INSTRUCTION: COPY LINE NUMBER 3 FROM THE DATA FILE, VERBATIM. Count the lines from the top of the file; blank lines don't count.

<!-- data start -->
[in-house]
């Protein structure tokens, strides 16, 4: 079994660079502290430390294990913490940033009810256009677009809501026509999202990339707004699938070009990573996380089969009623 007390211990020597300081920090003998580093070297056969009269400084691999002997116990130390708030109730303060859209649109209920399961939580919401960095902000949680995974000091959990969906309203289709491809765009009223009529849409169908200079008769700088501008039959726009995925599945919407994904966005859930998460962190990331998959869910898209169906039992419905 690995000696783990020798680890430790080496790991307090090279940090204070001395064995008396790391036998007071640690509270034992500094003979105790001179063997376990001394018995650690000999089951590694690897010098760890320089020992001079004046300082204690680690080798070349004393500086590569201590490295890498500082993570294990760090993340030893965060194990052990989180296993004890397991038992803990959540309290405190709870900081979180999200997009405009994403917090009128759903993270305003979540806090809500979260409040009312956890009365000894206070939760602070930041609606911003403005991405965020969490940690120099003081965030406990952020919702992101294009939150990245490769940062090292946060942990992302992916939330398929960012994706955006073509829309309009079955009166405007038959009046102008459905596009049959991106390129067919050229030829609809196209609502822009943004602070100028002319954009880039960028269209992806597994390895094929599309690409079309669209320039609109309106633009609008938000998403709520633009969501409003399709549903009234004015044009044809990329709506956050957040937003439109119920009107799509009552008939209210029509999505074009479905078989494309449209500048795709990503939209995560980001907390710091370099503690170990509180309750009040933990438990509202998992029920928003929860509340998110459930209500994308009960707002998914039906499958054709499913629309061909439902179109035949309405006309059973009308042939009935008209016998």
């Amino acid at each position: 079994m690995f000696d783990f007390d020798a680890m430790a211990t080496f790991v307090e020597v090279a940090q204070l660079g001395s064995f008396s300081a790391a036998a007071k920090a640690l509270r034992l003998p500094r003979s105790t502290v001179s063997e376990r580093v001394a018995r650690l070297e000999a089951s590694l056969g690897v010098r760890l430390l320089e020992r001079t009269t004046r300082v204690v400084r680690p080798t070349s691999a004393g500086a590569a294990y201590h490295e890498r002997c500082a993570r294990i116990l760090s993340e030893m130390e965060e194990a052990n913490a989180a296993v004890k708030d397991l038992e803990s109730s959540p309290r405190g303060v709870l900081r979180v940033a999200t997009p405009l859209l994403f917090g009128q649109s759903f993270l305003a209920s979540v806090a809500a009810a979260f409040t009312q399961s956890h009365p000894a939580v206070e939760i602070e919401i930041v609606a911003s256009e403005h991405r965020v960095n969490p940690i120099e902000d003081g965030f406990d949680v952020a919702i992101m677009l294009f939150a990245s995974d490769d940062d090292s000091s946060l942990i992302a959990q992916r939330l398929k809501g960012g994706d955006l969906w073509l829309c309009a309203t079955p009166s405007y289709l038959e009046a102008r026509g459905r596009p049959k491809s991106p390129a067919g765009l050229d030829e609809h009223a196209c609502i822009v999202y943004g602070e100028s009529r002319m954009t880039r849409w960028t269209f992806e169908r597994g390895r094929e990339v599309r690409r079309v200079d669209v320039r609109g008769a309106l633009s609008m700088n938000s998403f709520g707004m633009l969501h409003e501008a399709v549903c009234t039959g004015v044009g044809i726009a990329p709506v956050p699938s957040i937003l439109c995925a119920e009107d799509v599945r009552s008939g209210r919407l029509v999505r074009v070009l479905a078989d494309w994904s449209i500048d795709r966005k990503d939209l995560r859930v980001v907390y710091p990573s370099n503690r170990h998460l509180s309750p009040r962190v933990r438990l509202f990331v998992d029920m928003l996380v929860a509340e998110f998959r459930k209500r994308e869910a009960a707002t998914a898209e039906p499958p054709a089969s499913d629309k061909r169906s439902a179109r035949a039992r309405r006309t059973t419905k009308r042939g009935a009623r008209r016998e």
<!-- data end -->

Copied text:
């Amino acid at each position: 079994m690995f000696d783990f007390d020798a680890m430790a211990t080496f790991v307090e020597v090279a940090q204070l660079g001395s064995f008396s300081a790391a036998a007071k920090a640690l509270r034992l003998p500094r003979s105790t502290v001179s063997e376990r580093v001394a018995r650690l070297e000999a089951s590694l056969g690897v010098r760890l430390l320089e020992r001079t009269t004046r300082v204690v400084r680690p080798t070349s691999a004393g500086a590569a294990y201590h490295e890498r002997c500082a993570r294990i116990l760090s993340e030893m130390e965060e194990a052990n913490a989180a296993v004890k708030d397991l038992e803990s109730s959540p309290r405190g303060v709870l900081r979180v940033a999200t997009p405009l859209l994403f917090g009128q649109s759903f993270l305003a209920s979540v806090a809500a009810a979260f409040t009312q399961s956890h009365p000894a939580v206070e939760i602070e919401i930041v609606a911003s256009e403005h991405r965020v960095n969490p940690i120099e902000d003081g965030f406990d949680v952020a919702i992101m677009l294009f939150a990245s995974d490769d940062d090292s000091s946060l942990i992302a959990q992916r939330l398929k809501g960012g994706d955006l969906w073509l829309c309009a309203t079955p009166s405007y289709l038959e009046a102008r026509g459905r596009p049959k491809s991106p390129a067919g765009l050229d030829e609809h009223a196209c609502i822009v999202y943004g602070e100028s009529r002319m954009t880039r849409w960028t269209f992806e169908r597994g390895r094929e990339v599309r690409r079309v200079d669209v320039r609109g008769a309106l633009s609008m700088n938000s998403f709520g707004m633009l969501h409003e501008a399709v549903c009234t039959g004015v044009g044809i726009a990329p709506v956050p699938s957040i937003l439109c995925a119920e009107d799509v599945r009552s008939g209210r919407l029509v999505r074009v070009l479905a078989d494309w994904s449209i500048d795709r966005k990503d939209l995560r859930v980001v907390y710091p990573s370099n503690r170990h998460l509180s309750p009040r962190v933990r438990l509202f990331v998992d029920m928003l996380v929860a509340e998110f998959r459930k209500r994308e869910a009960a707002t998914a898209e039906p499958p054709a089969s499913d629309k061909r169906s439902a179109r035949a039992r309405r006309t059973t419905k009308r042939g009935a009623r008209r016998e």